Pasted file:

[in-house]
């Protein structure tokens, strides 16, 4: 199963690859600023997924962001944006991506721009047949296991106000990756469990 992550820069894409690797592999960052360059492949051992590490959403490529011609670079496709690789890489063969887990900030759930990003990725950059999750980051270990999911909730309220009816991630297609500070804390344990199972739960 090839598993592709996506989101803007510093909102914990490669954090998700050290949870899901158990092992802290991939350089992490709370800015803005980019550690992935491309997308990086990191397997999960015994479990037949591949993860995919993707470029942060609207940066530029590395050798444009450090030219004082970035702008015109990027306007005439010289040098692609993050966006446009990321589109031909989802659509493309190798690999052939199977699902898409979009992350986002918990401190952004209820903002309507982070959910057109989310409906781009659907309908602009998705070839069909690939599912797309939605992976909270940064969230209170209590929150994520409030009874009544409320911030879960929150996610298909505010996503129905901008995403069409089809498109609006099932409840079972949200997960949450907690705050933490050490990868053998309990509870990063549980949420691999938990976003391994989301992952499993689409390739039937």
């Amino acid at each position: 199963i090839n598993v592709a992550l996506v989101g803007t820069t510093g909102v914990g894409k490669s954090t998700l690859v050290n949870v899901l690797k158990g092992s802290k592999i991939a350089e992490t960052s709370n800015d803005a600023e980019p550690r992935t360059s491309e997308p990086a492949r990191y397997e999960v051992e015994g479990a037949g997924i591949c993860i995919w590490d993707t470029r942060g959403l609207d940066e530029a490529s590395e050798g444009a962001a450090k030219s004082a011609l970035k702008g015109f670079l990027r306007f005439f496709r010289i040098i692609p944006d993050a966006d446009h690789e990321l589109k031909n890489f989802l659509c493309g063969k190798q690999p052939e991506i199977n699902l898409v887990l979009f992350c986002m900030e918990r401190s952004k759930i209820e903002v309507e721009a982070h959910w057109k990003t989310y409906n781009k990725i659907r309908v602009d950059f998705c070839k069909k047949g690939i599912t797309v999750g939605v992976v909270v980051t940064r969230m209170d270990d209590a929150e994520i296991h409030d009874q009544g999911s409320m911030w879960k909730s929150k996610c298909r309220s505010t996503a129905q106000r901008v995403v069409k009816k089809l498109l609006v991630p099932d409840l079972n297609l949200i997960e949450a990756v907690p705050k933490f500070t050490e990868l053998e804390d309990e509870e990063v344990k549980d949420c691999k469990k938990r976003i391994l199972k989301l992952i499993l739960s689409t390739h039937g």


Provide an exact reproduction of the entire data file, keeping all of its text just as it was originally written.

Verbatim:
[in-house]
């Protein structure tokens, strides 16, 4: 199963690859600023997924962001944006991506721009047949296991106000990756469990 992550820069894409690797592999960052360059492949051992590490959403490529011609670079496709690789890489063969887990900030759930990003990725950059999750980051270990999911909730309220009816991630297609500070804390344990199972739960 090839598993592709996506989101803007510093909102914990490669954090998700050290949870899901158990092992802290991939350089992490709370800015803005980019550690992935491309997308990086990191397997999960015994479990037949591949993860995919993707470029942060609207940066530029590395050798444009450090030219004082970035702008015109990027306007005439010289040098692609993050966006446009990321589109031909989802659509493309190798690999052939199977699902898409979009992350986002918990401190952004209820903002309507982070959910057109989310409906781009659907309908602009998705070839069909690939599912797309939605992976909270940064969230209170209590929150994520409030009874009544409320911030879960929150996610298909505010996503129905901008995403069409089809498109609006099932409840079972949200997960949450907690705050933490050490990868053998309990509870990063549980949420691999938990976003391994989301992952499993689409390739039937």
């Amino acid at each position: 199963i090839n598993v592709a992550l996506v989101g803007t820069t510093g909102v914990g894409k490669s954090t998700l690859v050290n949870v899901l690797k158990g092992s802290k592999i991939a350089e992490t960052s709370n800015d803005a600023e980019p550690r992935t360059s491309e997308p990086a492949r990191y397997e999960v051992e015994g479990a037949g997924i591949c993860i995919w590490d993707t470029r942060g959403l609207d940066e530029a490529s590395e050798g444009a962001a450090k030219s004082a011609l970035k702008g015109f670079l990027r306007f005439f496709r010289i040098i692609p944006d993050a966006d446009h690789e990321l589109k031909n890489f989802l659509c493309g063969k190798q690999p052939e991506i199977n699902l898409v887990l979009f992350c986002m900030e918990r401190s952004k759930i209820e903002v309507e721009a982070h959910w057109k990003t989310y409906n781009k990725i659907r309908v602009d950059f998705c070839k069909k047949g690939i599912t797309v999750g939605v992976v909270v980051t940064r969230m209170d270990d209590a929150e994520i296991h409030d009874q009544g999911s409320m911030w879960k909730s929150k996610c298909r309220s505010t996503a129905q106000r901008v995403v069409k009816k089809l498109l609006v991630p099932d409840l079972n297609l949200i997960e949450a990756v907690p705050k933490f500070t050490e990868l053998e804390d309990e509870e990063v344990k549980d949420c691999k469990k938990r976003i391994l199972k989301l992952i499993l739960s689409t390739h039937g």